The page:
Maharashtra: Patients refuse home testing as private labs send technicians geared up in PPE

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At least 22 private laboratories have been approved for testing across India. (Representational Photo)

PRIVATE LABORATORIES allowed to conduct home testing for coronavirus are facing a difficult time battling social stigma, low resources, along with patients refusing to pay for tests. Several patients, who booked appointments, refused to get tested after the laboratory technician came to their homes wearing personal protective equipment (PPE).

"They thought if technicians were spotted in PPE, other residents will discriminate against them or ask them to vacate," said Arokiaswamy Velumani, managing director of Thyrocare, which was approved this week by Indian Council of Medical Research (ICMR) to conduct COVID-19 tests. Thyrocare received 3,000 calls for testing, but after patients were told they have to pay Rs 4,500 for the test, only 30 agreed to get tested. Of them, 27 refused to get tested because the technician came to their house in protective gear. “Only three tests were done yesterday. Our first day was tough,” Velumani added.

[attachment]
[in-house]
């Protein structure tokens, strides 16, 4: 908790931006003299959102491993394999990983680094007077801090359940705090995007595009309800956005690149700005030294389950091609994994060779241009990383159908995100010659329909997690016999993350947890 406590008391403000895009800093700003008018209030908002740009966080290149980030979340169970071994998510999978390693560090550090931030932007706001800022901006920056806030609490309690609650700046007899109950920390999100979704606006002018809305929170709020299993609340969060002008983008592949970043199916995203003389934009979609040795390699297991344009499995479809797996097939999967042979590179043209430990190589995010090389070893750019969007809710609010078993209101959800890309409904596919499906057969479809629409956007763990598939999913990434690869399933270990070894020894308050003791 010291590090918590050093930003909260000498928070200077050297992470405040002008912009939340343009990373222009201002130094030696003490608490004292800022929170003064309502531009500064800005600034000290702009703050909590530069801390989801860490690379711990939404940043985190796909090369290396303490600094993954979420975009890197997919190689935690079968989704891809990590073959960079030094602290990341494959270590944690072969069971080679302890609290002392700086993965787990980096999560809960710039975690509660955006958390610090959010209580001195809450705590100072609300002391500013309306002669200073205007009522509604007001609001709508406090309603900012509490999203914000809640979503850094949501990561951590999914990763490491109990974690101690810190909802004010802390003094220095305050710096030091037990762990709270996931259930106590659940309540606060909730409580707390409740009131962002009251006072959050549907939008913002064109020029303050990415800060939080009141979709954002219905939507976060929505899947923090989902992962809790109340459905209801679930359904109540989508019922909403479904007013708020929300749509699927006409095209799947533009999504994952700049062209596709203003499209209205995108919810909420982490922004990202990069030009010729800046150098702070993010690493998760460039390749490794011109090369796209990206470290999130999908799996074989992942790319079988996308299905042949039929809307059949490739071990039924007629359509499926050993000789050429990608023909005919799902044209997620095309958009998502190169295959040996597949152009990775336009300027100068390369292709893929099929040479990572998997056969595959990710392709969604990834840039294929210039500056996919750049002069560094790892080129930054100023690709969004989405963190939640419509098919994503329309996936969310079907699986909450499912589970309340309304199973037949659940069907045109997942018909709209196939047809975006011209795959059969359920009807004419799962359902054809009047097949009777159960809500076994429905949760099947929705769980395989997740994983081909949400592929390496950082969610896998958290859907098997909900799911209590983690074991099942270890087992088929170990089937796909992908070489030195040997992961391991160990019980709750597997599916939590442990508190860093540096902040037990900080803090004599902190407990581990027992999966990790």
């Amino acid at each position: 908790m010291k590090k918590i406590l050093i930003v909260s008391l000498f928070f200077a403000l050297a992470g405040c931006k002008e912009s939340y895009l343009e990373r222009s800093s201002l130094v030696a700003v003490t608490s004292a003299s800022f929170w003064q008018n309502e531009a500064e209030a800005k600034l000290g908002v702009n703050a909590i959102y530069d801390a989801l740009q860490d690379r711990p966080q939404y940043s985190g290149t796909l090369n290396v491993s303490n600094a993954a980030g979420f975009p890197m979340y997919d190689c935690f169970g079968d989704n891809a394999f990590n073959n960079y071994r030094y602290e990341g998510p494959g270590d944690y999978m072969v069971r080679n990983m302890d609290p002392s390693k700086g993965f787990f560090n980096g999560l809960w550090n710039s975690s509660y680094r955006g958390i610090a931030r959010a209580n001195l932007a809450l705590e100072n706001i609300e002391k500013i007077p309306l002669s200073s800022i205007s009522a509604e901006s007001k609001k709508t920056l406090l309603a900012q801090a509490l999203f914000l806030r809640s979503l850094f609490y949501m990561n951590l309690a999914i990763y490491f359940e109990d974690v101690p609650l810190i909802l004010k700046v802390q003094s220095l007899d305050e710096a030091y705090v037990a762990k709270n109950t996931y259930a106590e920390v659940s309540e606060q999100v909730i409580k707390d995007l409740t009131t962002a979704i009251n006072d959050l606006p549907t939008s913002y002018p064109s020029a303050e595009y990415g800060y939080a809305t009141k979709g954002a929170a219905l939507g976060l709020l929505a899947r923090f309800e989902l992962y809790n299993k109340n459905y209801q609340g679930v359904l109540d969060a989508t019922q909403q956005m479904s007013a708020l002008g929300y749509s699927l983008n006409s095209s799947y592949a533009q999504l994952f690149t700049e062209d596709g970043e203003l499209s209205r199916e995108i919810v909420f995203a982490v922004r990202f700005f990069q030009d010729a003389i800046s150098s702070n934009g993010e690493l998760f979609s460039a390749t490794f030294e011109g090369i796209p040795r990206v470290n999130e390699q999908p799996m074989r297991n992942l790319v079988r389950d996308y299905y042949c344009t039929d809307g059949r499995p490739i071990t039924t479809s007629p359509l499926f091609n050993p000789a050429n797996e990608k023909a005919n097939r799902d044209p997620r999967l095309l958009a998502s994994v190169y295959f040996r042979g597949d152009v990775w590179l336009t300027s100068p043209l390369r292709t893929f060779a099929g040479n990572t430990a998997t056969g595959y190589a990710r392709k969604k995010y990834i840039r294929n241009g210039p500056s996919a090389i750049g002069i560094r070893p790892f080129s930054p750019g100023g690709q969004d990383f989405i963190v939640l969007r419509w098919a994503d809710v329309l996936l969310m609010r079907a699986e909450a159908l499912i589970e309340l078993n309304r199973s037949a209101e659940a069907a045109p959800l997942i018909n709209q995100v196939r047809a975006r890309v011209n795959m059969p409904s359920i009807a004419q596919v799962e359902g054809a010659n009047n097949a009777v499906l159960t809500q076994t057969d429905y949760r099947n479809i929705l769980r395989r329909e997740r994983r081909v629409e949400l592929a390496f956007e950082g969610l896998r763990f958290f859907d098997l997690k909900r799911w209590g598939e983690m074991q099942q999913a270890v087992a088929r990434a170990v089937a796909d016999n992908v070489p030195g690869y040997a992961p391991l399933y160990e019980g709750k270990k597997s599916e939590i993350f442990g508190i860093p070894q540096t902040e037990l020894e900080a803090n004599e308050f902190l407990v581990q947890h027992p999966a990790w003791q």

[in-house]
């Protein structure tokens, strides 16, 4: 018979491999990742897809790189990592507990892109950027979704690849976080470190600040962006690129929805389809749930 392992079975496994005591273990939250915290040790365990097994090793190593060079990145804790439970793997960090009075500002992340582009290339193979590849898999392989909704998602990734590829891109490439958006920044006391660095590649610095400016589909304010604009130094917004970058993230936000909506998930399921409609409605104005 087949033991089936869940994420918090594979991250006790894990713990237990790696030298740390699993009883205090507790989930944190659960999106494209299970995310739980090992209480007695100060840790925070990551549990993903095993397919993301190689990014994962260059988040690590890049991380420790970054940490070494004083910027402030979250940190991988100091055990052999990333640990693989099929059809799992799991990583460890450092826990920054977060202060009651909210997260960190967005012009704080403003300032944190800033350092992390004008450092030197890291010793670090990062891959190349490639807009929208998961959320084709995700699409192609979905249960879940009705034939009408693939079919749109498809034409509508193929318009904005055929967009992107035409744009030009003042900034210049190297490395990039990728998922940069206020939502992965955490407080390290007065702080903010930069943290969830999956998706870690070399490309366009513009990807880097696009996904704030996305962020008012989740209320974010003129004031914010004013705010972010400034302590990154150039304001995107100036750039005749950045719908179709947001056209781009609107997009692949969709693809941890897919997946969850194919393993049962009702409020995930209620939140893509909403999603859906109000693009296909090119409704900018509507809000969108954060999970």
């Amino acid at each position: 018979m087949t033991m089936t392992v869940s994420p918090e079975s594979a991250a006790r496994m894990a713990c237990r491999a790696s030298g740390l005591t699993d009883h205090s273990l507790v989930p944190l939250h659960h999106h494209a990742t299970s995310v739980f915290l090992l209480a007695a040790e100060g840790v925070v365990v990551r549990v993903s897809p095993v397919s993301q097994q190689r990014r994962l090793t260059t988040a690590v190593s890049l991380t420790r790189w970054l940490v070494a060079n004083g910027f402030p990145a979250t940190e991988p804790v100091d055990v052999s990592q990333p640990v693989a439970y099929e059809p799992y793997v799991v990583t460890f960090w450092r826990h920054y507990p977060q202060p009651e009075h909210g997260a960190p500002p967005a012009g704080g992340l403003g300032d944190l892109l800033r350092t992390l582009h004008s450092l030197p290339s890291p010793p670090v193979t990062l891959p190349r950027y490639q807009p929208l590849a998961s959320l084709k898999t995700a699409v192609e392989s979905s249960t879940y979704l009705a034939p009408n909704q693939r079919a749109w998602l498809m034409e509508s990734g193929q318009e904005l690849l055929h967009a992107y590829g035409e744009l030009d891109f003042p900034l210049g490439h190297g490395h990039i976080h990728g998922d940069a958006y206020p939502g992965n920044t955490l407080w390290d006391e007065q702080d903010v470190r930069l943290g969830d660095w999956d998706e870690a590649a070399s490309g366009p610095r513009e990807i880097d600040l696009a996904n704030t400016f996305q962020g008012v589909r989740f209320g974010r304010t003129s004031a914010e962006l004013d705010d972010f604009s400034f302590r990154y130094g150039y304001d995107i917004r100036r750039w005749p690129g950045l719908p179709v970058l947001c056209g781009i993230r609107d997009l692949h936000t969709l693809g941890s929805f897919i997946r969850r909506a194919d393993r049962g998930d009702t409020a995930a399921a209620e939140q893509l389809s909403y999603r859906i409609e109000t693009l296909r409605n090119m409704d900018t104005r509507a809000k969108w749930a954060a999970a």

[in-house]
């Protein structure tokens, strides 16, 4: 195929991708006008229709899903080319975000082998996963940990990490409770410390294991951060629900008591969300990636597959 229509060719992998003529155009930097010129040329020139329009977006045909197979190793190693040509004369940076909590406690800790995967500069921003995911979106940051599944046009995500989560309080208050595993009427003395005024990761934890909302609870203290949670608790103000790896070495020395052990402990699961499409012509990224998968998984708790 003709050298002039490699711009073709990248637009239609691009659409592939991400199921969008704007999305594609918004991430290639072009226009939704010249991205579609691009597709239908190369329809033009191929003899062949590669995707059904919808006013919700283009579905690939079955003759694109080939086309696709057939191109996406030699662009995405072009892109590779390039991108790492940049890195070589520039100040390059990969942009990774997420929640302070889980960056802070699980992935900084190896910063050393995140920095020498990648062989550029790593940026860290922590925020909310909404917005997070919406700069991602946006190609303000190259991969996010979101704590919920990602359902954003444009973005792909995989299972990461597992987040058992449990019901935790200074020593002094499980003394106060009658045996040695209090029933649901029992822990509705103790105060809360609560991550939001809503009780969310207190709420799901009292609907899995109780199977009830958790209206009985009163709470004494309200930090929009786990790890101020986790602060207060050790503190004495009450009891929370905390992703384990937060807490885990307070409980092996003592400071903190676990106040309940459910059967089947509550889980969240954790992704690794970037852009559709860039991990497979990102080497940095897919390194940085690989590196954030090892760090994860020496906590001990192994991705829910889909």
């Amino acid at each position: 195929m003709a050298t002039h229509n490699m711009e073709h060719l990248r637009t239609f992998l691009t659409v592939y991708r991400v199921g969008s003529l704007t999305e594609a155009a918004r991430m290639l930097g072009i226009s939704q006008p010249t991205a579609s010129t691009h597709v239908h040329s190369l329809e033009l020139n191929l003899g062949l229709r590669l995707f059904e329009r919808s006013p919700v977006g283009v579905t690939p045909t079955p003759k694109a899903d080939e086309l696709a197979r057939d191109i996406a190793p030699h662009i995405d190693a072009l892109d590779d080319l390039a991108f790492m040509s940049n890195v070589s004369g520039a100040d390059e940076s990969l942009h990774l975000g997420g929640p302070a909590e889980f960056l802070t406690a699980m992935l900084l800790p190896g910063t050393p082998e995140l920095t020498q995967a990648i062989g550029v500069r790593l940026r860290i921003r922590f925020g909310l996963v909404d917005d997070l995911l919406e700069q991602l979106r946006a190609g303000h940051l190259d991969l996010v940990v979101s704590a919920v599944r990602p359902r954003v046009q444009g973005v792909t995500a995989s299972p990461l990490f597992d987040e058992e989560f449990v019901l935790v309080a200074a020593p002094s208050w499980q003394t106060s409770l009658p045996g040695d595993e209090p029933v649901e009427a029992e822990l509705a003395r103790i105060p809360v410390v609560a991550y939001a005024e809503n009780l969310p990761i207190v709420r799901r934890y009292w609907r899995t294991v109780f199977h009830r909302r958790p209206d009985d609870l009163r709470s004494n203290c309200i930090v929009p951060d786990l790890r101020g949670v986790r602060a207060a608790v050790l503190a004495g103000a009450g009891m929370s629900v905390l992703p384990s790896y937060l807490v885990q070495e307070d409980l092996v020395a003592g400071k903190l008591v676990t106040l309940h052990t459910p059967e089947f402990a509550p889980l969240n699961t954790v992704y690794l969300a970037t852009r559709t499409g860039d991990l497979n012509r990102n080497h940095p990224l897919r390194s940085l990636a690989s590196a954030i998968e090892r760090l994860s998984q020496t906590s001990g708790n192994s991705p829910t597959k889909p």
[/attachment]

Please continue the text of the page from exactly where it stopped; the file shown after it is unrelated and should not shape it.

At least 22 private laboratories have been approved for testing across India. In Mumbai, four labs have been allowed to collect home swabs for testing. Thyrocare, at present, has 1,000 PPEs in stock for its staff. A disposable PPE costs Rs 500 to Rs 600. The lab is purchasing it at 50 per cent extra cost. “We are paying Rs 1,100 per piece,” Velumani said.

In Mumbai Suburban laboratory, officials said a lot of patients are coming for testing without a doctor’s prescription. “We are not allowed to test people without prescription,” the official said.

The BMC has asked private laboratories to test only symptomatic patients with foreign travel history, close contacts of confirmed cases, symptomatic health workers and people suffering from severe acute respiratory syndrome. The labs are not allowed to test general population without a doctor’s prescription for COVID-19 testing.

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